I am currently enjoying a great display of begonia blooms in my sunroom and this will continue right into spring. They do not begin their winter indoors by producing any colour however, as I usually just bring in cuttings or small offshoots from the parent plants, and these take time to develop attractive foliage or bloom.
Among the plants that I bring indoors in the fall are dragon wing begonias, which I grow in pots outdoors during the summer, displayed on plant stands in a xeriscape area south of some mature spruce that is shaded by a large basswood tree. The cascading branches hanging down and covered with dark-red-pink bloom create a focal point in that area of the garden and by fall the branches are quite long but still covered with bloom. Before frost has a chance to damage the tender plants, I bring several pots inside for the winter.
After cutting the branches back to 10 cm high (unfortunately all the bloom is cut off and composted), the pots are put in front of a west-facing window. A few slips are started from the cuttings. The cuttings (I use 20- or 30-cm-long terminal ones) are created by cutting the stems off just below a leaf axil so that new growth will sprout close to the cut-off point on the parent plants.
The ends of these are dipped into a rooting hormone and then planted in pots — usually a dozen or more in a large container. A soilless mix is used, the pot has good drainage and the planting medium is damp before the cuttings are planted. The longest, most pendulous cuttings are put around the perimeter of the pot and a few shorter, more upright ones are placed in the centre. The cuttings are put quite close together and any leaves that will touch the soil surface are removed.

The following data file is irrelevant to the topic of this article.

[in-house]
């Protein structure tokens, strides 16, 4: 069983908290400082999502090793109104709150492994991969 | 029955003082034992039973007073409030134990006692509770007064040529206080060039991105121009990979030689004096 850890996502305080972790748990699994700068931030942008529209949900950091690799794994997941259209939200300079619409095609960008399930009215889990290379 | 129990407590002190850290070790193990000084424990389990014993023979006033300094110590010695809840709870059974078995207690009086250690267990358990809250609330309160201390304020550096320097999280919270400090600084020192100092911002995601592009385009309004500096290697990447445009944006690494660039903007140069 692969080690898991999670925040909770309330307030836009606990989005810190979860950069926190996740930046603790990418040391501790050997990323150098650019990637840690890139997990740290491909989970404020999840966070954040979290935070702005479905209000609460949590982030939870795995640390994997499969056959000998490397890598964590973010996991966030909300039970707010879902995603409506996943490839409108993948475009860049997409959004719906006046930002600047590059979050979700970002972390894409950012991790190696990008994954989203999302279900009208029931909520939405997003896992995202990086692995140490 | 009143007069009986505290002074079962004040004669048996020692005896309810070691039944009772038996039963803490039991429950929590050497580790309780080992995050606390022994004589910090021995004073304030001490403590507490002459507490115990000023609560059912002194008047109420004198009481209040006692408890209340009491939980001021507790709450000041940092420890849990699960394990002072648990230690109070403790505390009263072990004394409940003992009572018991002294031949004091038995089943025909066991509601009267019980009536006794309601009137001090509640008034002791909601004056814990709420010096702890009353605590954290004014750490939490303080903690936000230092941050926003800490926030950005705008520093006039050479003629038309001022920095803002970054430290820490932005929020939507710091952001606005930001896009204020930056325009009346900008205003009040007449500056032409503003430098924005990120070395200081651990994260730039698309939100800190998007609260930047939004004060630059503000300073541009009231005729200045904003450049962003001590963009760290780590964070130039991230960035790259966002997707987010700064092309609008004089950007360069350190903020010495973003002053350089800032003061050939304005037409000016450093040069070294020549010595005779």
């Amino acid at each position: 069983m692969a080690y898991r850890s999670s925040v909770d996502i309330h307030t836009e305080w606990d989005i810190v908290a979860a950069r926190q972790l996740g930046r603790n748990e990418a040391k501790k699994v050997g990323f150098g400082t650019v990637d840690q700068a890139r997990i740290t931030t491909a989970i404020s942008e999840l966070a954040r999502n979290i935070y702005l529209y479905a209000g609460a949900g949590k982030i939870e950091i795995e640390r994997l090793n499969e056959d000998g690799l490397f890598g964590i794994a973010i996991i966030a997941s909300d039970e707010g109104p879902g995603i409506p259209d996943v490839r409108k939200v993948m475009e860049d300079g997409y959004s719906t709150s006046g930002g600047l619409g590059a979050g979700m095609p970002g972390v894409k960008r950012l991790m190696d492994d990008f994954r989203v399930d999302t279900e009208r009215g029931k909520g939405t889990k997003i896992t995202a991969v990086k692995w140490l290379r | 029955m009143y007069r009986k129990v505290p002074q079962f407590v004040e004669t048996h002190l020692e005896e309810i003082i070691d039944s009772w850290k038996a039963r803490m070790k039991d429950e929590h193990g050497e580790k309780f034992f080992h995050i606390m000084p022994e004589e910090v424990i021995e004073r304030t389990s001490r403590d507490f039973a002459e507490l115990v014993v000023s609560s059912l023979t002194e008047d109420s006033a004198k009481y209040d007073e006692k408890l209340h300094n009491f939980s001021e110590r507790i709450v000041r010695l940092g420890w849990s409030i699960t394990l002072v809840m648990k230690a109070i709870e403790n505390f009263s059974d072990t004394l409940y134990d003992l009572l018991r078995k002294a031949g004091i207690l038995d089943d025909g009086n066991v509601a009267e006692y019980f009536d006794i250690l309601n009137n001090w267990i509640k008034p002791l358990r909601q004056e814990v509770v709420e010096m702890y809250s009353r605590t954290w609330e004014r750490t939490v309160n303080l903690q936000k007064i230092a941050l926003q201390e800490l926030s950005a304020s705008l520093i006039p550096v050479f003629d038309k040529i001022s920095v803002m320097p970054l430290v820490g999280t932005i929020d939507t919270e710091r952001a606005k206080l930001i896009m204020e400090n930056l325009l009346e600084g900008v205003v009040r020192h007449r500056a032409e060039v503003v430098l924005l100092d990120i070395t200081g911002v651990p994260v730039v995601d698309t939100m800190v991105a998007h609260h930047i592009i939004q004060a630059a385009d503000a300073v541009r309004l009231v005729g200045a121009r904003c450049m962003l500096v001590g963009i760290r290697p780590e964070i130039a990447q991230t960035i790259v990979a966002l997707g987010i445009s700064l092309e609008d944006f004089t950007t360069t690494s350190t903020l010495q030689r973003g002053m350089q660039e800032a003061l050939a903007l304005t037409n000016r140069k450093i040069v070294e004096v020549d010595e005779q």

In the fall when the plants are brought indoors, if any are several years old and appear to be root-bound and not particularly vigorous, they are consigned to the compost bin. Before that happens though, parent plants can be cut back for many years and will get thicker and bushier and more attractive with each pruning. The pots of new cuttings will replace any that have gone to the compost bin, and by spring both the parent plants and the new pots will be in full bloom and ready to move outdoors.
Indoors, by mid-December, the plants have put forth enough new growth to develop some buds and soon flowers appear on the ends of the stems. The branches keep getting longer and develop more and more bloom. By late March the plants are quite large (I grow them in 14-inch hanging baskets) and they are covered in bloom, putting on a glorious show.
Dragon wing begonias are rather messy plants — the flowers are similar to those of the fibrous begonias used as bedding plants — so they will drop dead blossoms, but cleaning up a bit of a mess is worth it as the plants will bloom all winter.
My dragon wing begonia blooms are dark pinkish red, but they become a softer shade of pink when grown indoors in reduced light. There is also a pink-rose variety with green foliage and a variety with red bloom and bronze foliage.
It is wonderful when a plant from the outdoors can be brought inside to continue to be enjoyed during the winter. The dragon wing begonia is one of those plants!